Ancient colonizers of the Americas could have traveled down Alaska’s Pacific coast in canoes or other sea vessels around 17,000 years ago, a new study finds.
At that time, toward the end of the last ice age, glaciers had just receded from a cluster of southern Alaskan islands, say geologist Alia Lesnek of the University at Buffalo in New York and colleagues. Life-supporting habitats appeared soon after the ice melted, the scientists report May 30 in Science Advances.
The study is the latest to weigh in on the debate over how humans spread into the New World after arriving from Asia and reaching as far as
by 14,500 years ago (
SN: 6/11/16, p. 8
SN: 12/26/15, p. 10
). Previous work has hinted that an inland, ice-free corridor from Alaska through what’s now British Columbia and into the United States may not have contained enough vegetation and wildlife to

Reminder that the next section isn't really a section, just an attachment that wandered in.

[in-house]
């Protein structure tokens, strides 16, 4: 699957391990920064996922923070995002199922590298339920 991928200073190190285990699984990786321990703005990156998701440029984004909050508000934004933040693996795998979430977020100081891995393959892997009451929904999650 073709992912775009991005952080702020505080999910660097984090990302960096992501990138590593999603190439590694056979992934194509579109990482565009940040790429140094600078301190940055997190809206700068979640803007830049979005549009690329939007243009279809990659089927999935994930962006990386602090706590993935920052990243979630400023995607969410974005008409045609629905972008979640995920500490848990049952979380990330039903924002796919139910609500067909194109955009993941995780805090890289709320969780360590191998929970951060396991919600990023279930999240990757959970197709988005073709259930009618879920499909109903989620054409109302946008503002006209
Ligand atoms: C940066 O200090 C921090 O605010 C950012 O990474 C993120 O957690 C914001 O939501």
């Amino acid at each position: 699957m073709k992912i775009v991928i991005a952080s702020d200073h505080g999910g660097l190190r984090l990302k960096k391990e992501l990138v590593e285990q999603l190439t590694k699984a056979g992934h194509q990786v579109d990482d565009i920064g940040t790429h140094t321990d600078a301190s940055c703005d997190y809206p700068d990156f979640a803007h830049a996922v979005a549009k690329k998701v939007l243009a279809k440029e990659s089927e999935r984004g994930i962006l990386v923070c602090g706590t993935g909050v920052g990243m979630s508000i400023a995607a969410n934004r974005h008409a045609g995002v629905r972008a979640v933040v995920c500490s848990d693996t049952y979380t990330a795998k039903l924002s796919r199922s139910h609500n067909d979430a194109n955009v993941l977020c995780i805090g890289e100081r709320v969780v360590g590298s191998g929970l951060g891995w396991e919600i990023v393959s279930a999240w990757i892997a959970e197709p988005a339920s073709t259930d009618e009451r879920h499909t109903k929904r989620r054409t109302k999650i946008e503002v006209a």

enable human travel before around 12,600 years ago
SN Online: 8/10/16
). New geologic evidence supports the idea of a coastal route, though Lesnek’s team found no human bones or artifacts on the islands.
Measures of chemicals that accumulate in rock due to cosmic radiation once glaciers retreat provided age estimates for when four Alaskan islands lost their ice coat. An open pathway for coastal travelers probably existed along the entire southeastern Alaskan coast roughly 17,000 years ago, the scientists say. Radiocarbon dates for a ringed seal’s remains found on a southern Alaskan island indicate that the seal lived about 17,000 years ago, suggesting the area became habitable soon after glaciers left.